Global property catastrophe reinsurance rates rose just 1.1 % across the market at the key January renewals, but there considerable variation in pricing across region and how loss affected or perceived as under priced an account was, according to Guy Carpenter.
The reinsurance broker said that its Global Rate on Line (RoL) Index, which measures the change in catastrophe premium dollars paid year-on-year, rose by only 1.1%, despite the consecutive years of major losses suffered by the reinsurance market.
Interestingly this differs quite significantly from broker JLT Re’s assessment that its Risk-Adjusted Global Property-Catastrophe Reinsurance Rate-on-Line (ROL) Index declined by -1.2% at 1st January 2019.
However the difference in rate movements for different regions was stark, with a 5.1% gulf between positive United States catastrophe reinsurance renewals and negative European contract signings.
The U.S. saw rates increase by 2.6%, according to Guy Carpenter, while the Europe, Middle East and Africa (EMEA) regions saw rates decline by -2.5%.
But within those regions there was also a wide variation in renewal results, depending on account specifics and loss experience.
Plentiful capacity remained, despite the impact of heavy losses on the sector and the capacity crunch that emerged in retro reinsurance markets, meaning buyers largely got what they wanted, or expected, at the renewal.
Some specific dynamics also affected the market, such as Brexit’s impact on European renewals where some buyers were. more reluctant to use capital from Lloyd’s, although this had little effect on the outcome of the renewals as additional capital was readily available.
Of course the renewal of major European reinsurance programs has been a difficult affair dominated by the big four players for years now, resulting in a marketplace that is unattractive for many, particularly on the ILS side of the market where discounting rates for diversification just isn’t a viable strategy for most.
These big reinsurers write European renewals at rock-bottom pricing, undercutting almost all others, resulting in the continuing softening in that market and this has pulled down rates across the globe, as evidenced by the broker indices, such as Guy Carpenters.
“While the impact on January 1 renewals overall was muted, this was a more challenging environment for some segments than it was a year ago. The industry is dealing with questions of pricing adequacy and where and to what degree adjustments might be needed. Finding equilibrium was not always easy and questions remain coming out of this renewal,” commented David Priebe, Vice Chairman at Guy Carpenter.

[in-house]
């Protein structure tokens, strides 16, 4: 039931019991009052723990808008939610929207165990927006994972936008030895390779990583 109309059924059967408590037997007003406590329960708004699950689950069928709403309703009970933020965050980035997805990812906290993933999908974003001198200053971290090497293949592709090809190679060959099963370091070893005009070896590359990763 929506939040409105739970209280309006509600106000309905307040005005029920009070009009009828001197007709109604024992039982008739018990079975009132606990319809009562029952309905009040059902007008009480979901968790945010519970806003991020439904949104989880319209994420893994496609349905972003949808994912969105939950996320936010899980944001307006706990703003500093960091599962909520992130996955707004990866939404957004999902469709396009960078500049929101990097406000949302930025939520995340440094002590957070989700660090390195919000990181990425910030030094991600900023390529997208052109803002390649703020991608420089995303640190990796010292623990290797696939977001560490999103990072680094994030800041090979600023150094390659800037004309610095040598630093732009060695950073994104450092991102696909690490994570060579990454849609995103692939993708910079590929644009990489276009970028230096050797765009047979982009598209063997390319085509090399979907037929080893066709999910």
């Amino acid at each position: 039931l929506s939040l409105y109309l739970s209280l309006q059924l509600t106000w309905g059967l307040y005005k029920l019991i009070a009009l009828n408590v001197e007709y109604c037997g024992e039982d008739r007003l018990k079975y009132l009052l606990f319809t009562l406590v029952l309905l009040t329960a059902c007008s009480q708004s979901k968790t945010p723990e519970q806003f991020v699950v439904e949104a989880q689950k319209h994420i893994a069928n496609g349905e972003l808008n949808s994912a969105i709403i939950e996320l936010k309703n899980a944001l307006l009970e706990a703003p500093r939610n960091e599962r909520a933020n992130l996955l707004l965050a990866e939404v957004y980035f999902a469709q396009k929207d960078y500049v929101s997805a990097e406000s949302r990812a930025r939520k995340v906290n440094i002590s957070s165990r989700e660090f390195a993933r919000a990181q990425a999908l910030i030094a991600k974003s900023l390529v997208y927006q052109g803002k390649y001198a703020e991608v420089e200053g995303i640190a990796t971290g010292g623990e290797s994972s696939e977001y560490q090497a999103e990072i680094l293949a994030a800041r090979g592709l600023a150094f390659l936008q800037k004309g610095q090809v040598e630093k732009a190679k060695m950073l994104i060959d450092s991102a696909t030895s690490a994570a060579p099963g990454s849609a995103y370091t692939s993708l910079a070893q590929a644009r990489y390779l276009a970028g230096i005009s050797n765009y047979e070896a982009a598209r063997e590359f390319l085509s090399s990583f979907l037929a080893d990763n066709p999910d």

Upward movement in property reinsurance pricing was limited to localised activity, the broker said, but added that the effects on profitability from losses in this sector spilled over to put pressure on other lines of business to achieve or maintain self-sustaining levels.
Because of this, increases on some non-loss-impacted casualty and specialty business were achieved, although we’d venture that the profitability of these business lines and the impact of the performance review at Lloyd’s will also have had a bearing on rates here.
Guy Carpenter sees the outlook for the reinsurance renewals through 2019 as uncertain, given how much uncertainty there is over the amount of capital that could flow into the market and whether the issues around trapped collateral will persist for ILS markets.
“Diminishing profitability as well as uncertainty over the amount of available convergence capital impacted retrocessional renewals at January 1, but it is unclear what this might mean for broader market dynamics going forward,” the broker said.
Noting that if the trapping of collateral continues, or increases, and capital providers become more conservative in their allocations to reinsurance, it could have a larger bearing on how April and mid-year renewals shake-out.
However, the broker also notes that there are “signs capital may increase, with several initiatives reportedly in progress to bring in new funds,” which as we’ve explained may result in rising ILS and collateralised reinsurance capacity by the mid-year renewal juncture.
Guy Carpenter explained that while the reinsurance industry continues to adjust its mechanisms for delivering capital to be matched with risks, those risks themselves continue to evolve as well, which the broker says creates additional challenges.
Here, the firm is referring to the influence of climate change on catastrophe and severe weather risks, as well as emerging classes of risk such as cyber.
To respond to this Guy Carpenter says, “Market participants may need to adapt their approach to a shifting landscape,” but the broker adds that it expects reinsurance capacity will remain plentiful “for risks that can be adequately measured and priced.”
It will be interesting to see whether questions get raised about the sustainability of underwriting European property cat risks at rock-bottom pricing in the future, as this is a dynamic which many believe is fostering an unhealthy expectation on pricing in the region.